Grace's Experience as a Team Member of the Norman Sicily Project

When I heard about the opportunity to be part of The Norman Sicily Project, I was immediately interested in learning more. After reading the job description, I was even more eager to apply and I was beyond thrilled when I was offered a position on the team. Being a history major, with a particular interest in medieval Italian history, I was captivated by the pictures of the ornate details of the monasteries and churches. Prior to beginning my work on the project, I had some knowledge of what historical research entails. However, participating in this project has taught me more than I had ever expected. Not only have I been able to utilize and improve my research skills, I have also learned what it means to be part of a scholarly research team. Along with three other undergrads at Montclair State University, I have been contributing to the project. Initially, my first tasks were to catalogue images of the extraordinary Norman medieval monasteries found across Sicily, which included identifying the contents of each photograph, date visited, and more. Before beginning, the other students and I underwent a weekend of training so that we understood the complexities of working with and cataloging the historical data that we were about to encounter. The highlight of this stage in the project, for me, was to view photographs of the variety of monasteries found throughout different regions of Sicily and the ability to see the magnitude and cultural richness of the sites and their remains.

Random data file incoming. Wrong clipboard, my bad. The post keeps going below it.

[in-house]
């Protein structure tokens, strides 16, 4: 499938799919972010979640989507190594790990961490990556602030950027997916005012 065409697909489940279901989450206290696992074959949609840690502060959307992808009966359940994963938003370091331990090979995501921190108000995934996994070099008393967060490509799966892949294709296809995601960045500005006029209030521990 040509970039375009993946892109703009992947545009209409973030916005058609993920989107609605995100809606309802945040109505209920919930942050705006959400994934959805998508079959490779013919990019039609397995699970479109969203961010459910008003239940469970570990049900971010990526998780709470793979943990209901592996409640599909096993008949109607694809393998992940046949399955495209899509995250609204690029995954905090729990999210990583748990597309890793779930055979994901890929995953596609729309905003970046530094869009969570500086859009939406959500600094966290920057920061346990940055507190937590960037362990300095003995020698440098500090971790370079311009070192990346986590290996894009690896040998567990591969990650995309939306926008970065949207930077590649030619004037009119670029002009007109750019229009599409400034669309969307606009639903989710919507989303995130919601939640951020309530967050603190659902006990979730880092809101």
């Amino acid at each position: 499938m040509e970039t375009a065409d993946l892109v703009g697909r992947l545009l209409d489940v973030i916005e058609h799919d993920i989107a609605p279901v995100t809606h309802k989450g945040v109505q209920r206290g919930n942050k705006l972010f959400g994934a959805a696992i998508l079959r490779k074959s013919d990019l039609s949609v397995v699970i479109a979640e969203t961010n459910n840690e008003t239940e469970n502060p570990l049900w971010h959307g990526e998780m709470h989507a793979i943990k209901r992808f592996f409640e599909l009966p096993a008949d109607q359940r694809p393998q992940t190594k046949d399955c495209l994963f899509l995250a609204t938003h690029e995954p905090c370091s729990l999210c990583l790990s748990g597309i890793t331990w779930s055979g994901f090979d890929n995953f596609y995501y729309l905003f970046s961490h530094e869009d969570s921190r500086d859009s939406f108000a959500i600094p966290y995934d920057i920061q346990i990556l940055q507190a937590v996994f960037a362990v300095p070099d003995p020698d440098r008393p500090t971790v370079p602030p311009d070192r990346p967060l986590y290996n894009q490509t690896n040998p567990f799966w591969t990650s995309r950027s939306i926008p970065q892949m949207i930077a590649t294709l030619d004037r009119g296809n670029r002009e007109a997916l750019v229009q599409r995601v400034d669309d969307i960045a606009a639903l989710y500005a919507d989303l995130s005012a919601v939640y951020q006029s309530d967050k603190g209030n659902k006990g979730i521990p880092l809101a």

My interest in Sicily and Sicilian history dates back to my high school years when I took an Advanced Placement European History class. I found it fascinating that so many different civilizations had left their cultural marks on the island and on southern Italy in general. From the Greeks to the Arabs and, of course, the Normans, the cultural diversity is apparent in the architecture of the island with religious buildings that have Greek elements while having Arab influences as well. Being a history buff, Italy was on the top of my travel bucket list ever since I was a young child and I was lucky enough to have the opportunity to travel there in summer of 2014. Now, after having been fortunate enough to be a member of The Norman Sicily Project, I am inspired to return to Italy and travel around Sicily.

Personally, the thing that I have taken away the most from being part of this project is the importance of preserving historical sites. Nowadays, history and other humanities are often brushed aside as not being as important as math and the sciences. However, I very much disagree with this sentiment. I argue that history is one of the most important, if not the most important, humanities disciplines because by studying it we can learn so much from the past. We can also gain insights into how to approach current issues in the present and what may arise in the future. Historical monuments like the monasteries, churches, fortresses, etc., of Sicily are paramount to learning and understanding about the medieval period in Europe. By uncovering the past, we can be better prepared for the future and teach future generations about what has molded the present.